Where I had most frustrations with Scala was around database interactions. I suspect I would find similar frustrations with Haskell.
It wouldn't surprise me if this was more or less the same problem as spec1 where you have to make up a name for a specific set of key/vals (like is very common with query results).
So in a type system you have to make a new type for every slight variation of a query result is what I mean.
Yeah, or you construct these giant, complex, compound types with lots of optional fields.
yeah, from my experience that’s a pain-point in Haskell to which I haven’t found an answer to
I think row polymorphism could be an answer to that. They have this in PureScript and Elm. I think that could work for Haskell, but they haven't figured it out yet as a language extension. They do have libs but they tend to be complicated and slow.
I asked a question to a couple of Haskell folks at a speaker dinner last week: what's the state of row polymorphism in Haskell nowadays? One of them replied: that's a troll question.
it's going to be a great experimental language that other languages borrow features from
Which reminds me: y'all should try this podcast episode with Hal Abelson: https://corecursive.com/039-hal-abelson-sicp/
you know how that one guy did the experiment where he had some people go into psych wards and pretend to hear a voice that said "thud"
and that revealed that practicing psychologists were basically inept and not doing things in a scientific way even slightly
and then there was a news story about how alot of early psychology experiments aren't reproducible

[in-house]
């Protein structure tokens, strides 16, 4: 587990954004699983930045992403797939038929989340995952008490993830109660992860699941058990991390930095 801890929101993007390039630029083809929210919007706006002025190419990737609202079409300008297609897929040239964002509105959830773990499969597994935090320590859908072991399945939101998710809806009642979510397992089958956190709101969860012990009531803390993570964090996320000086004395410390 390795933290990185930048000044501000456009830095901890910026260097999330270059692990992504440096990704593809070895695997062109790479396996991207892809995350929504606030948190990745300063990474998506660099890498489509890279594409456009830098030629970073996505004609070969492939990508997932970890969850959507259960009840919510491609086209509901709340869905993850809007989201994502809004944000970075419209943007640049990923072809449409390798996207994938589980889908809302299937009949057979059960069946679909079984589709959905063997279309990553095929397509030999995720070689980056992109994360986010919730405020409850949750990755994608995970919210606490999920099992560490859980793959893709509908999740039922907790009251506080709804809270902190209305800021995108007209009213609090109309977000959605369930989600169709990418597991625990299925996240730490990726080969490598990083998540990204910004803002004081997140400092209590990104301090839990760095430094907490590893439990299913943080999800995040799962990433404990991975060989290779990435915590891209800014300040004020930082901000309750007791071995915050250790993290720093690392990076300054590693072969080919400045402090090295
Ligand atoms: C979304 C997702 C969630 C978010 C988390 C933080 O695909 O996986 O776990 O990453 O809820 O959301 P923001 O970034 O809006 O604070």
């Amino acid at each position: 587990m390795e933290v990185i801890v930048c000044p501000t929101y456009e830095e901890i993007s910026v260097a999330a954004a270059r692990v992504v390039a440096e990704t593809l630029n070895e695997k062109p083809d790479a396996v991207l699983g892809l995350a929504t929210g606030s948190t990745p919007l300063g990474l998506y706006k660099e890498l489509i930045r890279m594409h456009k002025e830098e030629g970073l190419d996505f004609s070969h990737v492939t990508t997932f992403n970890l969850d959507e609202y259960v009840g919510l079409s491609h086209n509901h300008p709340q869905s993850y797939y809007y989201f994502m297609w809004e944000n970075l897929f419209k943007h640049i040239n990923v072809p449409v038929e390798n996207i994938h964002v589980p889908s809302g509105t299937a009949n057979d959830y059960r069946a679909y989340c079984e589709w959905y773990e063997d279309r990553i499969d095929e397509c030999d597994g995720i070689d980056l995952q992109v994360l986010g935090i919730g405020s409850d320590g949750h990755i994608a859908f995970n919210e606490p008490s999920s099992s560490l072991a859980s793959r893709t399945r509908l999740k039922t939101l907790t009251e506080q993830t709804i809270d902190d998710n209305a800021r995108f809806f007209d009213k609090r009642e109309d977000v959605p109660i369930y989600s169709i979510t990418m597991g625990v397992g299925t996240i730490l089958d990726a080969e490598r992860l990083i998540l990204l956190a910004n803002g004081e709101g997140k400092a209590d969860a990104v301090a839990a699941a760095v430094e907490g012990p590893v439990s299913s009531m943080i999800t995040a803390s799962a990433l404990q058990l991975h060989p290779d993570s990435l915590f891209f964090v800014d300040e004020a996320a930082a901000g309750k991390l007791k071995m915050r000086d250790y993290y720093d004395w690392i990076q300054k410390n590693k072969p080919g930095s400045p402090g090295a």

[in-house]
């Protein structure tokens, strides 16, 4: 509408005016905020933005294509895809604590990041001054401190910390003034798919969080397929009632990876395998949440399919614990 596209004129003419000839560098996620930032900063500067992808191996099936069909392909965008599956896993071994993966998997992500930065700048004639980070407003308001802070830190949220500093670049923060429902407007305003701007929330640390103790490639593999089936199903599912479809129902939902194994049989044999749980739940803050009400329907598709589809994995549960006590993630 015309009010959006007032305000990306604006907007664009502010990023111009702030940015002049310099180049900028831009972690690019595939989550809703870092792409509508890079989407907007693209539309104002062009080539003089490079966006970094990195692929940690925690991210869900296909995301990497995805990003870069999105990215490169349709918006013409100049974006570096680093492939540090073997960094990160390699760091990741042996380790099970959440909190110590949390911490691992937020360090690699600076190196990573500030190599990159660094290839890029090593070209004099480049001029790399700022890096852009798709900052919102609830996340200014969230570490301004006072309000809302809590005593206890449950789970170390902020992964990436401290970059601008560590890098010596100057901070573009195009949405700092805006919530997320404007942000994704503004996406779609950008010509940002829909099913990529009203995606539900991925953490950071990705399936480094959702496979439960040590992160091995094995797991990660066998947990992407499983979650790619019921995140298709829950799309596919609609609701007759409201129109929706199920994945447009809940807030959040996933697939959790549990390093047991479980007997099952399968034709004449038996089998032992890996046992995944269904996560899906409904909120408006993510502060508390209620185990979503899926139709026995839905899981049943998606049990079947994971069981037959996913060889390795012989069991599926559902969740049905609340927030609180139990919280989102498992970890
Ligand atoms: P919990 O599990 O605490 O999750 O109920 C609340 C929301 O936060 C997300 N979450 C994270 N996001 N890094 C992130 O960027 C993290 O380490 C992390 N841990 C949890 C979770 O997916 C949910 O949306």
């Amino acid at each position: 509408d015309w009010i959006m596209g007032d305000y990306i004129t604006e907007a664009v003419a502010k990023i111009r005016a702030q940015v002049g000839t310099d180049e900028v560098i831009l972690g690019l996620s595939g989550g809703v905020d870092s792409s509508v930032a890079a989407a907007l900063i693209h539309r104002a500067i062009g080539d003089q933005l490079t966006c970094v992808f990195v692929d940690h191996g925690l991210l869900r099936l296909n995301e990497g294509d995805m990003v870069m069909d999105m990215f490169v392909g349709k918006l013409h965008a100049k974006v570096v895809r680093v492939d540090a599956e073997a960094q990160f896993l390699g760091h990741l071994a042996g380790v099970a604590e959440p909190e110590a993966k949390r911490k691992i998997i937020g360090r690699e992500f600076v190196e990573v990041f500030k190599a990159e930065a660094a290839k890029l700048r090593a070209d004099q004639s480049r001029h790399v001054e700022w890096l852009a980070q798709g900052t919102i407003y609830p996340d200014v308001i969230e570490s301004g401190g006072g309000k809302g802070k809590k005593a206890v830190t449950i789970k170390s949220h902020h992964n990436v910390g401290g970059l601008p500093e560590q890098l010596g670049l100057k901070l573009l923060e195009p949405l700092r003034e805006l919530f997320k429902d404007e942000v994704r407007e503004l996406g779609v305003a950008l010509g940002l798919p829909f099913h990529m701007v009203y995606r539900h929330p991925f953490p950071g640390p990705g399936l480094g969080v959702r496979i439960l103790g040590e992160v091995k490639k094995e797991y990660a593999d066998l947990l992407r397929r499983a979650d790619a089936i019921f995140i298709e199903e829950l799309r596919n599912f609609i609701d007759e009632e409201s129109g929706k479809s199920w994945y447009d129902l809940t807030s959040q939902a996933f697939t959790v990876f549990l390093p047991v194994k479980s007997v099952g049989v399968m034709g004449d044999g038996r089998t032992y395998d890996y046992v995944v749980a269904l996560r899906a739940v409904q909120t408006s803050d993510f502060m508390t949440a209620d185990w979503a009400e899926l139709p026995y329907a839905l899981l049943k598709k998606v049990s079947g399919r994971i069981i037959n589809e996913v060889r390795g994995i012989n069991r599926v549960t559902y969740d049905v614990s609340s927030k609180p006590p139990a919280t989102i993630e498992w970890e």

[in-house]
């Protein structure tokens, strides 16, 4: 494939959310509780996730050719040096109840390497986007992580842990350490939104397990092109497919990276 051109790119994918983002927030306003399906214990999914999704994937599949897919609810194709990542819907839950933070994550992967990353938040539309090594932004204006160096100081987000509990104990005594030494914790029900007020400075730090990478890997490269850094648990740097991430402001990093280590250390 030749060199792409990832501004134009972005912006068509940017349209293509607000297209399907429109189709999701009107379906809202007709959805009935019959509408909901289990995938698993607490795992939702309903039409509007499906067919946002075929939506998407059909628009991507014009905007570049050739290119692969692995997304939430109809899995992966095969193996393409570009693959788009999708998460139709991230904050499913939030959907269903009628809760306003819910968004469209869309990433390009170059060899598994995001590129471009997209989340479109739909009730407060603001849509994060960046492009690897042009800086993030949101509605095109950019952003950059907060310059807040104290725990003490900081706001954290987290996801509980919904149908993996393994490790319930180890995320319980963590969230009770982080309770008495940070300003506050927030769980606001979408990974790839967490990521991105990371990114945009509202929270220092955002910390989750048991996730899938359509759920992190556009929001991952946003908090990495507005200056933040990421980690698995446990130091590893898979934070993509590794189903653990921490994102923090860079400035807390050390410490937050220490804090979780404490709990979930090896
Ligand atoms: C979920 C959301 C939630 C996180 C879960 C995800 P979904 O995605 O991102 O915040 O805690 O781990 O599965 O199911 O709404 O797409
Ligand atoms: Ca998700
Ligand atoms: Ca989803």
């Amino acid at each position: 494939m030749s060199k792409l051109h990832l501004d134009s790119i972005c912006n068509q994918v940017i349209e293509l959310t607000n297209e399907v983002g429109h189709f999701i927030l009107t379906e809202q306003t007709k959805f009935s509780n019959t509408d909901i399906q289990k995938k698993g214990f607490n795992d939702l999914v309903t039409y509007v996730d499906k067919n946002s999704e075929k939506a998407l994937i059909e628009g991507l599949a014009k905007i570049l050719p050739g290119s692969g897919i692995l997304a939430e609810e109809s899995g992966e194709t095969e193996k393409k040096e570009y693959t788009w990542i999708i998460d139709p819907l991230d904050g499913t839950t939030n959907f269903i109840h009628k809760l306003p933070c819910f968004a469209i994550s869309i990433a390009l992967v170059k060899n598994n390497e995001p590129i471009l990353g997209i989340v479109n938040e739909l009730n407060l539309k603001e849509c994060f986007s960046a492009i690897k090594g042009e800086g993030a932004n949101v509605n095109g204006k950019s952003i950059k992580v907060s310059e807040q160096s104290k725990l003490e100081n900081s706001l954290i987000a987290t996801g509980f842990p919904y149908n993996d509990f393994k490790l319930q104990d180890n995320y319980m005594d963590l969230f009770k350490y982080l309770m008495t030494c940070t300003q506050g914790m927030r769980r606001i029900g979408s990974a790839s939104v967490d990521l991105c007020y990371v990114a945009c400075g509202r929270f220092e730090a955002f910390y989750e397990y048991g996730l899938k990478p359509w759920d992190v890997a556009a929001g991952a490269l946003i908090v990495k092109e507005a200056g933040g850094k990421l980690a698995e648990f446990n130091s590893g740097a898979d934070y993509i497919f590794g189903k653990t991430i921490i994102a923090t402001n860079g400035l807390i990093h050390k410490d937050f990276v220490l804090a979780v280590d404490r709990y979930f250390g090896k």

i want either something absolutely terrible to happen or someone to indisputably shame everyone so that everyone gets scared into actually trying
def. the wrong crowd for this rant, but "industry standards" and "best practices" feel like they are mostly gobbldeygook
I know that screams "hey we've tried to make standards before and design by committee is terrible"
Java won over C++ people back in the before-i-was-born's, but only with the help of a massive marketing effort
When Java appeared, I was the editor of a C++ journal in England and I wrote a very skeptical op-ed about this "new kid on the block". And then several years later, I switched from C++ to Java as my primary work language...
Marketing helped, but so did not having to track every free and malloc... java was card out of that jail...
The other thing I liked about Java was that it's not punctuation-heavy -- after years of C++, it was a breath of fresh air to write (and read) code that looked a lot more like English than line noise 🙂
I loved Java at that time because it would explain why it would crash and where, thanks to the stacktrace.
"oh postgres can let you query over a blob of json" or "mysql can't do transactional data declarations"
and it wasn't just lack of foresight, it was a lack of understanding why we would use something to begin with
how some old dudes in the past concluded that graph databases and object databases weren't flexible enough and now its just momentum (even if they are right)
but really the programming level of stuff is such a small part of the actual engineering needed to make a thing exist
i should go through blogspot, or wordpress, or some minecraft server hoster, or aws, or whatever
but if you want to run it in a way that can support a buisiness you need to pick a way to do logging, a place to host the code, a way to scale to more people, how to deal with storing data
but I heard splunk was good, so i am going to just google how to get splunk running on aws
why does docker have a central thing you need an account with an external company to use?
Analysis paralysis is real. There’s a lot here, but one of the ways I’ve found to deal with this is to recognize that there are no universally right answers, because what makes something the “right tool for the job” depends on your constraints.